Looking at stars at night

I don’t have the above ambition but I’ve been staying at a place where there’s little light pollution so I can see the night sky without having artificial lights in my vision directly or indirectly.
I can see the stars with uncorrected vision, I can even recognise the basic constellations like the 2 Bears (Ursa major and minor).

But there is a strange thing:
If I turn my head directly at the constellation, the stars fade to matt dots or disappear. When I look slightly next to them they become shiny. It’s not a one off, tested on several different days.

Anyone with a similar experience? or with any experience with star gazing without corrections?

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That’s due to two things:

The fact your peripheral vision is more sensitive, and the fact the stars aren’t yet points (and thus their light is spread out making them dimmer). Thus the not-quite-pinpoint stars fade a bit when looking directly at them.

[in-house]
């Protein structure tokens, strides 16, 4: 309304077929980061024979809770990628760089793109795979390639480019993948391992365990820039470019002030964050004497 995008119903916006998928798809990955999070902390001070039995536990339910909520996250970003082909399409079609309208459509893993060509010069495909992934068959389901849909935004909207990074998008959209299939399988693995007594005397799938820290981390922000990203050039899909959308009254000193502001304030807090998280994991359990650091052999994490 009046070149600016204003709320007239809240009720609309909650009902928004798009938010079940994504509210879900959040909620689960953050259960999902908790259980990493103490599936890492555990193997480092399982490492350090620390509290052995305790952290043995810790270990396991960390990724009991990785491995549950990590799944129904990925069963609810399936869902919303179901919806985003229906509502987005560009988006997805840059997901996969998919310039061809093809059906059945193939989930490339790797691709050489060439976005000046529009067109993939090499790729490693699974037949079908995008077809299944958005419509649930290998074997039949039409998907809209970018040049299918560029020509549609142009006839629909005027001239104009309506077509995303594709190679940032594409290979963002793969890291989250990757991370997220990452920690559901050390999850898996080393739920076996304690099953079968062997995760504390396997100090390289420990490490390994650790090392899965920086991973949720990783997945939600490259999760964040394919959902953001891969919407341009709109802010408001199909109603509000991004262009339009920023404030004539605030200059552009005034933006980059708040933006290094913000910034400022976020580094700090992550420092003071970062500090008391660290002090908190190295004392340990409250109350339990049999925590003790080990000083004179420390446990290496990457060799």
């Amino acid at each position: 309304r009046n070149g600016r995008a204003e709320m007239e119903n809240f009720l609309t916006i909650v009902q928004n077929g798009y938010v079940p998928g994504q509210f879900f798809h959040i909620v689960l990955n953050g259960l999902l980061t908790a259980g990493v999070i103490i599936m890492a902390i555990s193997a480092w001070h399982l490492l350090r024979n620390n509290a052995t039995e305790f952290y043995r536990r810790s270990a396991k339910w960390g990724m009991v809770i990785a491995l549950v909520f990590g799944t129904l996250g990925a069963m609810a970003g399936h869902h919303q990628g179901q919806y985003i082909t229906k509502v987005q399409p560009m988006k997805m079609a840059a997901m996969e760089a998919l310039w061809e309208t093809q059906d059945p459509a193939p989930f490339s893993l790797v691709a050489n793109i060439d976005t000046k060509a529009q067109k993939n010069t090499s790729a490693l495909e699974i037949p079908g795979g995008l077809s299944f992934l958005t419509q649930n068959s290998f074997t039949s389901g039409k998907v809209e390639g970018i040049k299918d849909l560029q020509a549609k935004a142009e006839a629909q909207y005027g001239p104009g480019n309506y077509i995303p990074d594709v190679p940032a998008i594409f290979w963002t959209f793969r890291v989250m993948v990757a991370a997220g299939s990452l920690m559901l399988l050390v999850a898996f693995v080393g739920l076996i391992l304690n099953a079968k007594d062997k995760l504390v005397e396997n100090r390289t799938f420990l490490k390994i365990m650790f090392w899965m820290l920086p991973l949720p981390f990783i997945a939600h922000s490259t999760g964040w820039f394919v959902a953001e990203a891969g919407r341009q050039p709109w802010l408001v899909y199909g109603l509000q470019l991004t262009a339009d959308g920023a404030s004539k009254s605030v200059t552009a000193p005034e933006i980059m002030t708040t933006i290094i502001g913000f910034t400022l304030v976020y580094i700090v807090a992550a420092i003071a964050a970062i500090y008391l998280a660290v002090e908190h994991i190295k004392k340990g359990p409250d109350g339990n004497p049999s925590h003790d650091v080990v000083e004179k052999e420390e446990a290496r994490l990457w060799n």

If you still have a pair of -0.5 diopter glasses, try using them outside at night in the dark. You’ll see how stars can look and understand why I want to see them like that naked eye :slight_smile:

Congrats btw on reaching this point! Thats awesome that you can see stars naked eye now!

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Always learning, thanks.

To be honest I never noticed this difference with the contacts on - I had always been overcorrected at my own choice. And yes, when I wear -0.5D now, I can see the stars as I used to. Without glasses I can see them in the periphery as I used to, but still have to work on “direct star gazing”. I mean I don’t have to, but definitely it would be a nice to have and a next milestone achievement. :blush:

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At present I can get about one blurry star without correction, I stop by the window every night after removing my correction on the way to bed. So I have a long way to go before I can tell if this is the case for me… I do still low-key work on the moon on clear nights though, usually end up with 4 or 5 of them, but ever once in a while I get a fusion.

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It seems that seeing stars uncorrected is a skill that can be learnt with time and practice.